Over 35 million Americans with disabilities are eligible to vote, but only 15 million cast ballots, according to advocacy group Disability Rights California. About 20 million aren’t voting, which could have a big impact on who gets elected and on policies that affect citizens with disabilities.
Every vote counts.
May 21 is the deadline to register. The vote by mail deadline falls on May 29.
June 5 is Primary Day for voters in the state.
Voting is your chance to tell elected officials what issues and projects matter to you. State and federal laws protect citizens with disabilities’ right to vote. You have the right to vote in an accessible place.
Every precinct must have at least one voting machine or system that is accessible to voters with disabilities, including blind or low vision voters.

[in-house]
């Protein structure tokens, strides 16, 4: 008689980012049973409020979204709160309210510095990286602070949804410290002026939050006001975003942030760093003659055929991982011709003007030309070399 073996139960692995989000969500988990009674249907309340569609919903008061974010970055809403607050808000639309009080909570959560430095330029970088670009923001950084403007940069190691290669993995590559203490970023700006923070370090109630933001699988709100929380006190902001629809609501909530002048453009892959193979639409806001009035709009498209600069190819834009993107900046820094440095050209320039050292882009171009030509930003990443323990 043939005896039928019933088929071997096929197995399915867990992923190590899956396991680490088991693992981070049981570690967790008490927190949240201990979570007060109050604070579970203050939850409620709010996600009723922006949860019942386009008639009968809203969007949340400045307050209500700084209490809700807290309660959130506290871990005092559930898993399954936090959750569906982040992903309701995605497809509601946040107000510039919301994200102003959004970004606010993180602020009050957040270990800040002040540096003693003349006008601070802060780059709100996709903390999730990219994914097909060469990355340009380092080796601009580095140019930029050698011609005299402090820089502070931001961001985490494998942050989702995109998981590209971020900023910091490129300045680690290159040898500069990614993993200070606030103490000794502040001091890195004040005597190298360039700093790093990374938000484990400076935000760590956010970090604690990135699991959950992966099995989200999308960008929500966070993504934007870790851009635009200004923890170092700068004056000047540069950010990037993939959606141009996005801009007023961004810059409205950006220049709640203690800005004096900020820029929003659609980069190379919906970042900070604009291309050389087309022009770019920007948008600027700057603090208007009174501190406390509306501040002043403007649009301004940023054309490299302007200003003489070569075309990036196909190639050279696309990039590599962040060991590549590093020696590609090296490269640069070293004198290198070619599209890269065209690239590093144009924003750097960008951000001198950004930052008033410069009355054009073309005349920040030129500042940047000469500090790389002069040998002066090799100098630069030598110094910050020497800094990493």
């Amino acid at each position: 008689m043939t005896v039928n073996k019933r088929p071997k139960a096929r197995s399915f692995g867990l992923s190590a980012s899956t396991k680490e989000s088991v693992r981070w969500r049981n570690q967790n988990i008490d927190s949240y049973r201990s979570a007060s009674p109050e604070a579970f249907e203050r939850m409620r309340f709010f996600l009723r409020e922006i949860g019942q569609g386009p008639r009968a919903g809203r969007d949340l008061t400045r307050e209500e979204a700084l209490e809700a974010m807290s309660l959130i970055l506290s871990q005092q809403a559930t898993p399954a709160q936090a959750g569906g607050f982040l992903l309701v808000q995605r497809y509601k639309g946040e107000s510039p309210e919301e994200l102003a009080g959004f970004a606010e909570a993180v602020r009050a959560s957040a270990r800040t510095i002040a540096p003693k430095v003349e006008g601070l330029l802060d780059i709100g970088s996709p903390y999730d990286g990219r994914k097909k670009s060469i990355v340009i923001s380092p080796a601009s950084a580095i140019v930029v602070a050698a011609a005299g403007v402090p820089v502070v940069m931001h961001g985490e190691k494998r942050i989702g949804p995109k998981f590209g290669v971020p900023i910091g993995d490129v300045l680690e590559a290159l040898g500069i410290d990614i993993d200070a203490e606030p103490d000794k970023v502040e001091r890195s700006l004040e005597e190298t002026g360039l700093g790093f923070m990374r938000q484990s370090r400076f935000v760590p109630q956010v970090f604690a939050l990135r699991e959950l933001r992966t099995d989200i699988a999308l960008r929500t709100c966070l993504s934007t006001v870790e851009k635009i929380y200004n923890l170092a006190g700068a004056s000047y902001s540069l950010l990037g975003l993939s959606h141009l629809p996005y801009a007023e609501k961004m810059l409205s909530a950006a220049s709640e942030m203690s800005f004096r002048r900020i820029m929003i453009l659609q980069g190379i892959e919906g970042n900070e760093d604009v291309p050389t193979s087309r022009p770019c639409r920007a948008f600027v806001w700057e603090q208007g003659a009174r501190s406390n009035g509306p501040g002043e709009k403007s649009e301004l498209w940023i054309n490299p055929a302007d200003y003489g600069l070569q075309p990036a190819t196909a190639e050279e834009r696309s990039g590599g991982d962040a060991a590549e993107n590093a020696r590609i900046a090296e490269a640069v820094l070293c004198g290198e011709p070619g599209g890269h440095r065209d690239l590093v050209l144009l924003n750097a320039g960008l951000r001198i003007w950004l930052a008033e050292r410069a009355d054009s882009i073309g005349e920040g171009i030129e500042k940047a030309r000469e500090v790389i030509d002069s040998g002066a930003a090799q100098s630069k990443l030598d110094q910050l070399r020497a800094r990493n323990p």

Election officials and poll workers will be trained to help voters with disabilities, as required by the Americans with Disabilities Act (ADA).
Where to get a voter registration form:
The Disability Action Center was represented at the 2018 Advocacy Day hosted by the California Collaborative for Long Term Services and Supports on April 23.
Systems Change Advocates Talmadge House, Michael Brady and Dan Murphy represented DAC at the daylong event, which included morning presentations at the Sheraton Grand Hotel’s Magnolia Room in Sacramento and was followed by personal visits to state assembly and senators’ offices to meet with staff inside the capitol building.
CCLTSS is seeking investments in long term services and supports including $3 million in one-time funds to collect and analyze LTSS needs of Californians.
Their IHSS budget proposal includes $300 million ongoing, to officially rescind
the 7 percent service hour cut now backfilled by the MCO tax, which is uncertain to continue.
Advocates also sought to increase economic security for senior nutrition programs and to raise SSI/SSP payments by $100 per recipient.
Over 150 advocates throughout the state attended Advocacy Day 2018.